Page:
Step 4 explores a person's ability to
perform work you have done in the past 15 years, despite their physical or
It does not matter at Step 4 if the claimant's former employer would not hire them, or if the place where the person worked is no
longer in business, or if all those jobs are now done in China.
If the Social Security Administration finds that the claimant can still
perform his past relevant work, benefits are denied. The
process proceeds to the 5th and final step.
Consider this recent case where the 7th Circuit Court of Appeals rejected denial of disabled woman’s benefits.
Heather Browning claimed she was intellectually and physically disabled. She has an IQ of 68 and suffers from a disease that limits the movement of her left leg.
The 7th Circuit faulted the ALJ for concluding Browning’s IQ score was invalid and that she actually had higher mental faculties because she was assessed as being sarcastic.
“The administrative law judge thought the fact that the plaintiff goes to ‘bars and clubs,’ does some cooking and shopping, helps care for a pet, watches television, and ‘only takes over-the-counter pain medications,’ showed that she can do at least sedentary work,” Judge Richard Posner wrote in Heather Browning v. Carolyn W. Colvin, 13-3836.
“He suggested (probably on the basis of her not using prescription painkillers) that she had outgrown the effects of the Legg-Calve-Perthes disease that she had had as a child and that her current problems with her left leg were the result of her obesity. (But so what? The issue is the disabling effect of those problems.)”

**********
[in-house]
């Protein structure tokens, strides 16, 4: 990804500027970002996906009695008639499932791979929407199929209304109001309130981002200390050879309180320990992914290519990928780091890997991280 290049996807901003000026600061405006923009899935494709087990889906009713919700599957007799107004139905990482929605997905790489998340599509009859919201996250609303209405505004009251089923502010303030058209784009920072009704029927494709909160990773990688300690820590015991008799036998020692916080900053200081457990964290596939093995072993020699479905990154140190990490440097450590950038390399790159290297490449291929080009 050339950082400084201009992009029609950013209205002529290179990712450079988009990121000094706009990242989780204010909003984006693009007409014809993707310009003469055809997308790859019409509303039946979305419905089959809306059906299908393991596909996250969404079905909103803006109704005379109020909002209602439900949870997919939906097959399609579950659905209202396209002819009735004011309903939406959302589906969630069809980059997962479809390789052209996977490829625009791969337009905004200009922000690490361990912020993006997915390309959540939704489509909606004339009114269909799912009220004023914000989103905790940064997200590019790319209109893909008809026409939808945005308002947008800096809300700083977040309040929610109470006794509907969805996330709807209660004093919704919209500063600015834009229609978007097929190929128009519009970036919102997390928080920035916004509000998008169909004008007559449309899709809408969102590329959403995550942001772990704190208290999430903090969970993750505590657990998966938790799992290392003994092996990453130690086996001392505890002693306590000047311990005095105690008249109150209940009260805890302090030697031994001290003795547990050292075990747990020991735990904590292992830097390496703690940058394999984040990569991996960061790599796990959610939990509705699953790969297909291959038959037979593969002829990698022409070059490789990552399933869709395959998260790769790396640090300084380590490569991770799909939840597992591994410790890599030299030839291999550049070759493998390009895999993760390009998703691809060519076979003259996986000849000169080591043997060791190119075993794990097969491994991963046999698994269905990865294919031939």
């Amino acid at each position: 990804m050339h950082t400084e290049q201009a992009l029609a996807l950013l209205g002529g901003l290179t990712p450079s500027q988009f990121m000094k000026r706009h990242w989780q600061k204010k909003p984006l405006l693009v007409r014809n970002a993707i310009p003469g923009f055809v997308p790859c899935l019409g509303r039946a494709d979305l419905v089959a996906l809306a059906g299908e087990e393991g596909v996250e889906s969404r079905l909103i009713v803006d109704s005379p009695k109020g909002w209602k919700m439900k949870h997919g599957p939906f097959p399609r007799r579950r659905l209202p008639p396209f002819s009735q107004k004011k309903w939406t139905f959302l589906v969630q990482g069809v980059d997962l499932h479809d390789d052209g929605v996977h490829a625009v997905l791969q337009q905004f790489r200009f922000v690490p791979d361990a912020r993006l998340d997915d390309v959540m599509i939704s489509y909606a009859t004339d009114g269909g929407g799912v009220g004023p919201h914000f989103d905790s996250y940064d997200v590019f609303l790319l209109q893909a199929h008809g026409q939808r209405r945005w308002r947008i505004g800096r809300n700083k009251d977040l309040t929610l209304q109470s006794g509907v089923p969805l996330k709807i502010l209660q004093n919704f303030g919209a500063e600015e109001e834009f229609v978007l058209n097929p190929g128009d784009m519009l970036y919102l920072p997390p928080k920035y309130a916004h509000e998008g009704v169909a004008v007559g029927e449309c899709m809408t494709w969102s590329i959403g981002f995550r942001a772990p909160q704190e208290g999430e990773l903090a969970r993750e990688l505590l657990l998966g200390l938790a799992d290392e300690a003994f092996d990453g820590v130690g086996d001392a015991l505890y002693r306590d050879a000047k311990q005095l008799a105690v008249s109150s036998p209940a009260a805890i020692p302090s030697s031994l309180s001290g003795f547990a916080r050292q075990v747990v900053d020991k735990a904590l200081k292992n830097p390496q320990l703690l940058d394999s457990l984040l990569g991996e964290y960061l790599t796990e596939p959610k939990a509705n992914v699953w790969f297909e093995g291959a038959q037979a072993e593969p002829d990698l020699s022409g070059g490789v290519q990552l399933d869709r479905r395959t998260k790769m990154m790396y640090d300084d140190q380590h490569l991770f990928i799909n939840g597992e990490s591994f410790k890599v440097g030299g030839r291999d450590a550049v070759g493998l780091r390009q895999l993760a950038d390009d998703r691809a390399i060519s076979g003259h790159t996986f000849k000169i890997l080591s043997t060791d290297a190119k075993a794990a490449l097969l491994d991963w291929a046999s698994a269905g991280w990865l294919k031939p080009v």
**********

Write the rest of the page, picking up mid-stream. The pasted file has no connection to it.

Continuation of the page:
The appellate court asserted the administrative law judge committed an error by instructing the Vocation Expert (VE) to assume Browning could perform sedentary work.
Pointing to O’Connor-Spinner v. Astrue, 627 F.3d 614, 620 (7th Cir. 2010), Judge Posner wrote the VE could not determine Browning’s ability to work because the judge would not let her consider several of the claimant’s limitations.
Also, the 7th Circuit questioned how many jobs would be available in Chandler for Browning and noted the judge’s conclusion that Browning could work as a “hand packer” is not a job that exists in the U.S. Department of Labor’s Dictionary of Occupational Titles.
This was the Case of Heather Browning v. Carolyn W. Colvin, 13-3836.
(By Marilyn Odendahl)